A U.S. court has charged Trevon Gross, the former chairman of a Jackson, N.J. federal credit union, with accepting $150,000 in bribes to turn the credit union’s functions over to the operators of Coin.mx, an illegal bitcoin exchange, according to NJ.com, a New Jersey news site.
The office of Preet Bharara, the U.S. Attorney for the Southern District of New York, said Gross surrendered to the FBI today. Gross faces one count of corruptly accepting payments as an officer of a financial institution, which has a maximum sentence of 30 years in jail, according to Bharara’s office.
Gross, the former chairman of the Helping Other People Excel Federal Credit Union, is listed as the pastor of Hope Cathedral in Jackson, N.J. on that organization’s website.
Gross conspired with Anthony Murgio, who operated Coin.mx, an unlicensed bitcoin exchange, and Yuri Lebedev, the exchange’s computer operations manager to fund the exchange’s operations, according to court records.
Murgio in November of 2015 pleaded not guilty to money laundering in a Manhattan court room Tuesday, according to CCN. Murgio also pleaded not guilty to running an illegal bitcoin exchange, wire fraud and conspiracy.
From October 2013 to July 2015, Coin.mx exchanged millions of dollars for bitcoins from U.S. customers, according to the indictment. Murgio and the others miscoded debit and credit card transactions and limited the amount of dollars of individual transactions to trick banks into permitting the transactions to complete.
Lebedev and Murgio also operated a front business to launder the exchange’s proceeds, the indictment said.
To evade scrutiny, Lebedev and Murgio gained control of the credit union by bribing Gross, who helped them get onto the credit union’s board of directors, the indictment said.
They ran the credit union as a captive bank for Coin.mx until early 2015 at least, the indictment noted.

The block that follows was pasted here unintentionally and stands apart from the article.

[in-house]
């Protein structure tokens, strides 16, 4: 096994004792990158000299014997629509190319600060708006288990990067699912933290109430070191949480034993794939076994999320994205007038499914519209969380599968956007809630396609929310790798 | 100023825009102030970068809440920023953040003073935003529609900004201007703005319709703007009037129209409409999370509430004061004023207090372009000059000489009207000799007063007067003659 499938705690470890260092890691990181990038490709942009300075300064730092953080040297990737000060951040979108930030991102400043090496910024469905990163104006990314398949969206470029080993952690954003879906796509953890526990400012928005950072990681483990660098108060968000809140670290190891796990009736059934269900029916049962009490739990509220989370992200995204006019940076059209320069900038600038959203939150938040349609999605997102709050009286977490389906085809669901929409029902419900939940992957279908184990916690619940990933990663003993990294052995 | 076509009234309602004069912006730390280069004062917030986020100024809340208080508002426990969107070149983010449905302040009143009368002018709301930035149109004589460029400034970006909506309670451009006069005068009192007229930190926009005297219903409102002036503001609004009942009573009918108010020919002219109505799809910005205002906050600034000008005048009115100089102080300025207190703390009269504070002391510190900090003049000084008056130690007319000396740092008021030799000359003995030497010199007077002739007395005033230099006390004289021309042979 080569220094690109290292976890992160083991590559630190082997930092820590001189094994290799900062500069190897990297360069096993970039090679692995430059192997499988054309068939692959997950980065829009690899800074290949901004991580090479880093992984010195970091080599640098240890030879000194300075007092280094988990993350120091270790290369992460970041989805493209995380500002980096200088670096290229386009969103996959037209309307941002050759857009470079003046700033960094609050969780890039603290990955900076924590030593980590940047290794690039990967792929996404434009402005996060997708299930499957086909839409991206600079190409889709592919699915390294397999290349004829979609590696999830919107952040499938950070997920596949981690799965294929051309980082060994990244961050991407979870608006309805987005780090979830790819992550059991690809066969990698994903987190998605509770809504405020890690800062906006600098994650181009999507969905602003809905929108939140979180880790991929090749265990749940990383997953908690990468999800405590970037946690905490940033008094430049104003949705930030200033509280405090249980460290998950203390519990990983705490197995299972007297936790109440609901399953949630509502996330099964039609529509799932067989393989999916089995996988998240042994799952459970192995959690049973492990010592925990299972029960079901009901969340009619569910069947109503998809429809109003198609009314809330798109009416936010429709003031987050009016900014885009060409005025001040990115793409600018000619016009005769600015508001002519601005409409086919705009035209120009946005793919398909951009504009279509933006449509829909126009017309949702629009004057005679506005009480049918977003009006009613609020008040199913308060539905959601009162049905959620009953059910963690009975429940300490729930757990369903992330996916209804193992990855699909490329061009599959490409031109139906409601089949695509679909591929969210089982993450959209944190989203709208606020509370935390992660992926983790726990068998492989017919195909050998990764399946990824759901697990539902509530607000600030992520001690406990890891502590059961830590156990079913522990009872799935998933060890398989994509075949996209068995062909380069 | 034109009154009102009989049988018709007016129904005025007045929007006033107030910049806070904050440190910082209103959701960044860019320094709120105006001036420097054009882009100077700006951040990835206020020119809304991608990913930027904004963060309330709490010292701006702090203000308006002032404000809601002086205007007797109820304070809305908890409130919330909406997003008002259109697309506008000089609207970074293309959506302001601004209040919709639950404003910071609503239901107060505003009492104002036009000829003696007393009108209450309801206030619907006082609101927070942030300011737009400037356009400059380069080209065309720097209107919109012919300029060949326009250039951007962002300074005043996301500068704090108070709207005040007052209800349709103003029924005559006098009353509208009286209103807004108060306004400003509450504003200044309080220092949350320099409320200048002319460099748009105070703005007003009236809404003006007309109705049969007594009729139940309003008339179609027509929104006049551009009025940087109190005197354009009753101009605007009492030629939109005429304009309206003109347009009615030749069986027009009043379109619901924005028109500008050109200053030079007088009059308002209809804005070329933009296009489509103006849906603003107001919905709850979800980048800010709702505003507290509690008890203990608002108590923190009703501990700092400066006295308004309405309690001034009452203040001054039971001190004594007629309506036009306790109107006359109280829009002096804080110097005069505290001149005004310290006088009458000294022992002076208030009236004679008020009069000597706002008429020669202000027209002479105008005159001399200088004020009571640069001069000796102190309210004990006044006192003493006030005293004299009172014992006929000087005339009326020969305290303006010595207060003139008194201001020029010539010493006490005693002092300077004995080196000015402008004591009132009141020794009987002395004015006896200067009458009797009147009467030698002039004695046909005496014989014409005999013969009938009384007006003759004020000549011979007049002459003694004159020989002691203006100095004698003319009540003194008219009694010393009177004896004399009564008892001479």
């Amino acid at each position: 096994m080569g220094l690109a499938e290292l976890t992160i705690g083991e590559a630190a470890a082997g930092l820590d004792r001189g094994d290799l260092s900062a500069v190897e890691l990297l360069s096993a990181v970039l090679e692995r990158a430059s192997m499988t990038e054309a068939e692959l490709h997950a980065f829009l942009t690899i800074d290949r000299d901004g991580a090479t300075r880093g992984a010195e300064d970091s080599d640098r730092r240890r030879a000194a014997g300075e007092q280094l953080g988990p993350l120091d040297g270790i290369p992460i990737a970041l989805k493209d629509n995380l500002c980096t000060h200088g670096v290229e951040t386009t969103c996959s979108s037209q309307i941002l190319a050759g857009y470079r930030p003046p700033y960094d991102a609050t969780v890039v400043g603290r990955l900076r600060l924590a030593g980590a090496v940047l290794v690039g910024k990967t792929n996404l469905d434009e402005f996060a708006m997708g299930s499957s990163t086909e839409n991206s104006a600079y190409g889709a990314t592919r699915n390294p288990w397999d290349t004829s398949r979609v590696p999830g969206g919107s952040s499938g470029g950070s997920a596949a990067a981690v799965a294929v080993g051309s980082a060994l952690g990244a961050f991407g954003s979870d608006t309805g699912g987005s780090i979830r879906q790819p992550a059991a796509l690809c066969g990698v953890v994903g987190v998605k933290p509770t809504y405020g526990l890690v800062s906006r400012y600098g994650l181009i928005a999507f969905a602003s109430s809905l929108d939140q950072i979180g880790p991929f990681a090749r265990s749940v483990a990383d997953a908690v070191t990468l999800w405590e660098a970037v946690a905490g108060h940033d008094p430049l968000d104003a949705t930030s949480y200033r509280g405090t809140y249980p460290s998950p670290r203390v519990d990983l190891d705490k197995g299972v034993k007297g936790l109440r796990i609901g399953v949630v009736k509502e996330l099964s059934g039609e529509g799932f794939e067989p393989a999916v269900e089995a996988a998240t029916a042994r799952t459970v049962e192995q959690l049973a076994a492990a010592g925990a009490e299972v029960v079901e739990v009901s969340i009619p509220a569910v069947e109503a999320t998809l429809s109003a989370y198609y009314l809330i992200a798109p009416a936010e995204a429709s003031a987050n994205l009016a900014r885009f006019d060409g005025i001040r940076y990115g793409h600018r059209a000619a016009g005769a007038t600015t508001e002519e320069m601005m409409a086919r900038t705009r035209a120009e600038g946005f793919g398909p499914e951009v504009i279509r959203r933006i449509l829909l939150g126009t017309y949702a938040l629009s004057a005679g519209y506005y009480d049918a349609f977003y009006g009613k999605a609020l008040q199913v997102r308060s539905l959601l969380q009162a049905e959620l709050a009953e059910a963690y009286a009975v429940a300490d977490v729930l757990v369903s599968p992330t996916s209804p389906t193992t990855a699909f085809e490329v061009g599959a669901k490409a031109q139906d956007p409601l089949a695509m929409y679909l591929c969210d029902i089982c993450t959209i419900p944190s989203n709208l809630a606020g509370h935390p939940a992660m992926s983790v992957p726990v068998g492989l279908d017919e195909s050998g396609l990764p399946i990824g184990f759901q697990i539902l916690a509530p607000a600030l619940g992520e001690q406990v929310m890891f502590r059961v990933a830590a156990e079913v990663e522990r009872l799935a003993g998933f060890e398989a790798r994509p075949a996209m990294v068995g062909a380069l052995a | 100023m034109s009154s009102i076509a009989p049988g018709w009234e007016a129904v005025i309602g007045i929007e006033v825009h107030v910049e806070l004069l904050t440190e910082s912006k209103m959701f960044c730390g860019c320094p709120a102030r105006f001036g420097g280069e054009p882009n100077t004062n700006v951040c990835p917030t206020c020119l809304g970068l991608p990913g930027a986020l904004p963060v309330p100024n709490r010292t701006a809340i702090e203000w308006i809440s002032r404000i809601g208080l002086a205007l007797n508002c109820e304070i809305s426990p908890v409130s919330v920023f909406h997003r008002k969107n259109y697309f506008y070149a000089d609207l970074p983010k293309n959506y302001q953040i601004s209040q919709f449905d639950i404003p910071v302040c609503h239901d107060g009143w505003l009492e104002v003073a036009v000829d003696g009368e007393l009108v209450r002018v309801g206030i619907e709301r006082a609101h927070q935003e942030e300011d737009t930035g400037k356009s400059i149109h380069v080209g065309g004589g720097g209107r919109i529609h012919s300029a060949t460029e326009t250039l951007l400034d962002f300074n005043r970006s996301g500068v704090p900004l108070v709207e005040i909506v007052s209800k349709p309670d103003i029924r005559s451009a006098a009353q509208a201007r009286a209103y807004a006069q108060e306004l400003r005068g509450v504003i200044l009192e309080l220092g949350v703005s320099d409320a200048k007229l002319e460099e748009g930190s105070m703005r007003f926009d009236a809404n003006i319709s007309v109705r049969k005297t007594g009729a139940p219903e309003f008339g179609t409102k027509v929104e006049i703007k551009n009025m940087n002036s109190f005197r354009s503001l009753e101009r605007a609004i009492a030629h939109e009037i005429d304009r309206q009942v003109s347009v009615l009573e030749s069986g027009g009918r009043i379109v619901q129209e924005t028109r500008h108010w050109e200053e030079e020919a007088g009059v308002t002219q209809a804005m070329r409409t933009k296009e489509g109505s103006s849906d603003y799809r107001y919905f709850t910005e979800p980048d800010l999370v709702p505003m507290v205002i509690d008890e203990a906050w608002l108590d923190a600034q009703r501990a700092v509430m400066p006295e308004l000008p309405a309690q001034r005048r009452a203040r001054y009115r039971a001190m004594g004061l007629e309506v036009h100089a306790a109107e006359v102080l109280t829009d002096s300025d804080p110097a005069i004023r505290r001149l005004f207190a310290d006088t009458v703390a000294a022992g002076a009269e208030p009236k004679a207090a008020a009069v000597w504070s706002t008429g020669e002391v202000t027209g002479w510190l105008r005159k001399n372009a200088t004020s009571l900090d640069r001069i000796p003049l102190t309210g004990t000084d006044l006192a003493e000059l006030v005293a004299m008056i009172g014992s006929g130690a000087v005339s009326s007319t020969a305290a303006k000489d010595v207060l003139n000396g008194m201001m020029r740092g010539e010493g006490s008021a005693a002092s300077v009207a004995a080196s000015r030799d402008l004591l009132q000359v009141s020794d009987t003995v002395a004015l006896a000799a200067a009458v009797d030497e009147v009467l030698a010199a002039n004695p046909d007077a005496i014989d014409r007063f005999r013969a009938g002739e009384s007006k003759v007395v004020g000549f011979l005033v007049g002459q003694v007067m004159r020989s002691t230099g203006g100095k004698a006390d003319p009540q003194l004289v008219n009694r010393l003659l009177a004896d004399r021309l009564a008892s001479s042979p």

The National Credit Union Administrators forced the credit union to halt operations when it discovered the payment processing for bitcoins. The organization liquidated the credit union on Nov. 20. The credit union had assets of $626,529 and served 110 members in 2015.
Authorities arrested Lebedev and Murgio on July 21 and charged them with one count of conspiracy to make payments corruptly to an officer of a financial institution, which carries a maximum sentence of five years in jail.
Murgio also is charged with corruptly making payments to a financial institution officer, carrying a maximum prison sentence of 30 years, the indictment said.
The indictment also noted that Murgio has been charged with one count of conspiracy to operate an unlicensed money transmitting business and one count of operating and one count of operating such a business, each of which has a maximum five-year prison sentence; one count of conspiracy to commit wire fraud and one count of wire fraud, each carrying a maximum 20-year prison sentence; and one count of money laundering carrying a maximum 20-year prison sentence.
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